THE DEAD CIRCUS Brings L.A.,
the Sixties, to Life
“More than any other American city–even New York–Los Angeles occupies a psychic space as well as a geographic one. More than any other decade “the sixties” represents a state of mind as much as a series of dates in history.
As someone who grew up discovering the sixties in the seventies and has visited Los Angeles exactly once (and that in the nineties), I can’t speak with much personal experience about either the city or the decade that fascinate me beyond reason. The most I’ve been able to do regarding either is, well, read about them.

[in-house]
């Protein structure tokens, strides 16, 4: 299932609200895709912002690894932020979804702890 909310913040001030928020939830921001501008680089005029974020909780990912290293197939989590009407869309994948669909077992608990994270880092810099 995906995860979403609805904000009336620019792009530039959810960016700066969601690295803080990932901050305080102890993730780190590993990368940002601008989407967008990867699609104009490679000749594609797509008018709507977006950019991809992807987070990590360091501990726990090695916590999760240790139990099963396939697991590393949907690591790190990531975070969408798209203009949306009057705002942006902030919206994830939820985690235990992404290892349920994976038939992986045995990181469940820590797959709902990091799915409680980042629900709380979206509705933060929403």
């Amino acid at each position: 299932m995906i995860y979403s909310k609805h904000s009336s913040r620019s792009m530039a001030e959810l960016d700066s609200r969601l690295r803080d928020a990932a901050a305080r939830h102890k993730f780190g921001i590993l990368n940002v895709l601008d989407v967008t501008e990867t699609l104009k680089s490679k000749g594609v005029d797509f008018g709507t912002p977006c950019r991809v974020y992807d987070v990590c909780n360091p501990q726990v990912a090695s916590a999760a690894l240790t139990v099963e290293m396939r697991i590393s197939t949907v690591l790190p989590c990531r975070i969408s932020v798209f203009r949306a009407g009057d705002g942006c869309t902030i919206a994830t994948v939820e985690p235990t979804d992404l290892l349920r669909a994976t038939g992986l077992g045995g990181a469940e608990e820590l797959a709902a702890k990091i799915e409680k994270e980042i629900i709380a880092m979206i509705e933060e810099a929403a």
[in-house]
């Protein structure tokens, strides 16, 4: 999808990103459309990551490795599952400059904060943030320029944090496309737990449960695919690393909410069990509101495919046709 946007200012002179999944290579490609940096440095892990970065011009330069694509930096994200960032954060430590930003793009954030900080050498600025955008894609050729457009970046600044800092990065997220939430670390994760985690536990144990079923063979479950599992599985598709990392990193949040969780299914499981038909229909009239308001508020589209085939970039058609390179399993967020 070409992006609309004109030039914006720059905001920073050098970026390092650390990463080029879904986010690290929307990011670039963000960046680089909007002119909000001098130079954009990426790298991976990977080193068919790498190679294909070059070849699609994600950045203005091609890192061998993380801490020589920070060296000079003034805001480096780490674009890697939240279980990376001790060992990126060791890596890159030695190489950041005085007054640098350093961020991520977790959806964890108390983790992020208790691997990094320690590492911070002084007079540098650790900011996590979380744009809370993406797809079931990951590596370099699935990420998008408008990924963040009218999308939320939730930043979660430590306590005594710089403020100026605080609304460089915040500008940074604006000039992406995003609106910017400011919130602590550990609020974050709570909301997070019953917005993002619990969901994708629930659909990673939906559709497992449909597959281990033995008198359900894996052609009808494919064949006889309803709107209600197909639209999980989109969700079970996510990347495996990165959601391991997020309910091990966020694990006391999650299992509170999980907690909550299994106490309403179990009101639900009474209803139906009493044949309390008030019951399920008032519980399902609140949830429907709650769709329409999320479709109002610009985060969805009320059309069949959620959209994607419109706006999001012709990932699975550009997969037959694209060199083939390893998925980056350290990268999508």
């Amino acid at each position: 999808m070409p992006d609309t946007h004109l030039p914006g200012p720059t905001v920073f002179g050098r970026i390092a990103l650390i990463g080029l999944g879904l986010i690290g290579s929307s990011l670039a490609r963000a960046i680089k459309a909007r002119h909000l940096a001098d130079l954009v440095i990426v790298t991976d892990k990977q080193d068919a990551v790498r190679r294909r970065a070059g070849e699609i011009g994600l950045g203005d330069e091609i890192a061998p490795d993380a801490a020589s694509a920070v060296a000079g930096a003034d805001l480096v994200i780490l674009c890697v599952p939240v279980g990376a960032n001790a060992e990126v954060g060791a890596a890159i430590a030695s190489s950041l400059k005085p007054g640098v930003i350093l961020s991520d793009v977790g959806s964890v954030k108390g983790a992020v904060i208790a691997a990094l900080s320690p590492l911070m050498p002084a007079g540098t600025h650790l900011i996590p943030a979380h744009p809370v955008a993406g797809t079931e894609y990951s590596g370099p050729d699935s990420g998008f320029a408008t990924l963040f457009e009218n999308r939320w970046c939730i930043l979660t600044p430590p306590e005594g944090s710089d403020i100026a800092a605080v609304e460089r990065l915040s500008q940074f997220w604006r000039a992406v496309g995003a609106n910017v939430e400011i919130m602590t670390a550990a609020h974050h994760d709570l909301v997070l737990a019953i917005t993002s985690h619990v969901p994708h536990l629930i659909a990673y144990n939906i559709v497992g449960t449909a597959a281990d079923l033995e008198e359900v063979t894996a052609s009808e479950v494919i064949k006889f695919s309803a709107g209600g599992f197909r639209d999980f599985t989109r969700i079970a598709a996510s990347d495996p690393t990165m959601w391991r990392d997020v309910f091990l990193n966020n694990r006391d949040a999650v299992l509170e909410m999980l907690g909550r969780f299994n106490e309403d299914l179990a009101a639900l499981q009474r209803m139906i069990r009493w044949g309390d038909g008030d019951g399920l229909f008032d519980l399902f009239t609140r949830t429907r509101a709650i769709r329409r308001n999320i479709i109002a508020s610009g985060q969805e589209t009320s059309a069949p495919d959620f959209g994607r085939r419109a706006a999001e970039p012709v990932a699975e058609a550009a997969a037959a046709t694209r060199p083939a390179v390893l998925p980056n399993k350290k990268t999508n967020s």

That has amounted to a lot of reading–both fiction and nonfiction–much of it deeply rewarding and/or disturbing.
John Kaye’s 2002 novel, The Dead Circus (the title is from a barely mentioned underground newspaper which I took to be fictional, but one of the many strengths here is a wealth of details that blur the line between what was and what ought to have been), brings a new dimension–one I didn’t suspect could be caught between the covers of a book until now…”
Read the rest here – THE DEAD CIRCUS